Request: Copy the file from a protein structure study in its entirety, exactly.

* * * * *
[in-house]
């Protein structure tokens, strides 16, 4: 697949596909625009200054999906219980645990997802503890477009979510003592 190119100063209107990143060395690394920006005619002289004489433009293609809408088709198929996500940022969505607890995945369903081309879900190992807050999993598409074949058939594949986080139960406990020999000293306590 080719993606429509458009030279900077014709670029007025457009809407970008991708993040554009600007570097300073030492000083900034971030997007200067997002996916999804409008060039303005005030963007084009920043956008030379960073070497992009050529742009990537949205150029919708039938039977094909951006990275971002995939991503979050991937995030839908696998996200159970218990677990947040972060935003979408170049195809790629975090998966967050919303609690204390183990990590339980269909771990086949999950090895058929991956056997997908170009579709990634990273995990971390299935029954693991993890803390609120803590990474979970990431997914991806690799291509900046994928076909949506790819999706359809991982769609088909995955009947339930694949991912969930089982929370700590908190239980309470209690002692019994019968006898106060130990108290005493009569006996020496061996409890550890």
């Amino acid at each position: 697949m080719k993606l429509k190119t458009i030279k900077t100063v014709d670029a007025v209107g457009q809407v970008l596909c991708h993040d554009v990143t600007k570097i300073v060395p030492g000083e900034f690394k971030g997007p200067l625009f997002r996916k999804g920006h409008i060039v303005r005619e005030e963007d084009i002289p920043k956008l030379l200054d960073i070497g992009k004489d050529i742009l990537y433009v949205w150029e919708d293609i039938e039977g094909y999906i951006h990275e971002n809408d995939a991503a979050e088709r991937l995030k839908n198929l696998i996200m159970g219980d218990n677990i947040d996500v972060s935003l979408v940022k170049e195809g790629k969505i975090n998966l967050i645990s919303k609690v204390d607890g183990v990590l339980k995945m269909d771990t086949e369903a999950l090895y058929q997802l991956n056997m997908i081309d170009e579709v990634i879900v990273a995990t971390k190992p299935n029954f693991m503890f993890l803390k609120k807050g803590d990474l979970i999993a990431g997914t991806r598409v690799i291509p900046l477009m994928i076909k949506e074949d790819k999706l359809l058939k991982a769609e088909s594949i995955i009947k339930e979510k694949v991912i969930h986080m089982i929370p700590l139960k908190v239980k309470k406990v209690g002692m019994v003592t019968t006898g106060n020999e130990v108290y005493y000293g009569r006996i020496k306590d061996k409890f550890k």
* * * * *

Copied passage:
[in-house]
């Protein structure tokens, strides 16, 4: 697949596909625009200054999906219980645990997802503890477009979510003592 190119100063209107990143060395690394920006005619002289004489433009293609809408088709198929996500940022969505607890995945369903081309879900190992807050999993598409074949058939594949986080139960406990020999000293306590 080719993606429509458009030279900077014709670029007025457009809407970008991708993040554009600007570097300073030492000083900034971030997007200067997002996916999804409008060039303005005030963007084009920043956008030379960073070497992009050529742009990537949205150029919708039938039977094909951006990275971002995939991503979050991937995030839908696998996200159970218990677990947040972060935003979408170049195809790629975090998966967050919303609690204390183990990590339980269909771990086949999950090895058929991956056997997908170009579709990634990273995990971390299935029954693991993890803390609120803590990474979970990431997914991806690799291509900046994928076909949506790819999706359809991982769609088909995955009947339930694949991912969930089982929370700590908190239980309470209690002692019994019968006898106060130990108290005493009569006996020496061996409890550890």
């Amino acid at each position: 697949m080719k993606l429509k190119t458009i030279k900077t100063v014709d670029a007025v209107g457009q809407v970008l596909c991708h993040d554009v990143t600007k570097i300073v060395p030492g000083e900034f690394k971030g997007p200067l625009f997002r996916k999804g920006h409008i060039v303005r005619e005030e963007d084009i002289p920043k956008l030379l200054d960073i070497g992009k004489d050529i742009l990537y433009v949205w150029e919708d293609i039938e039977g094909y999906i951006h990275e971002n809408d995939a991503a979050e088709r991937l995030k839908n198929l696998i996200m159970g219980d218990n677990i947040d996500v972060s935003l979408v940022k170049e195809g790629k969505i975090n998966l967050i645990s919303k609690v204390d607890g183990v990590l339980k995945m269909d771990t086949e369903a999950l090895y058929q997802l991956n056997m997908i081309d170009e579709v990634i879900v990273a995990t971390k190992p299935n029954f693991m503890f993890l803390k609120k807050g803590d990474l979970i999993a990431g997914t991806r598409v690799i291509p900046l477009m994928i076909k949506e074949d790819k999706l359809l058939k991982a769609e088909s594949i995955i009947k339930e979510k694949v991912i969930h986080m089982i929370p700590l139960k908190v239980k309470k406990v209690g002692m019994v003592t019968t006898g106060n020999e130990v108290y005493y000293g009569r006996i020496k306590d061996k409890f550890k």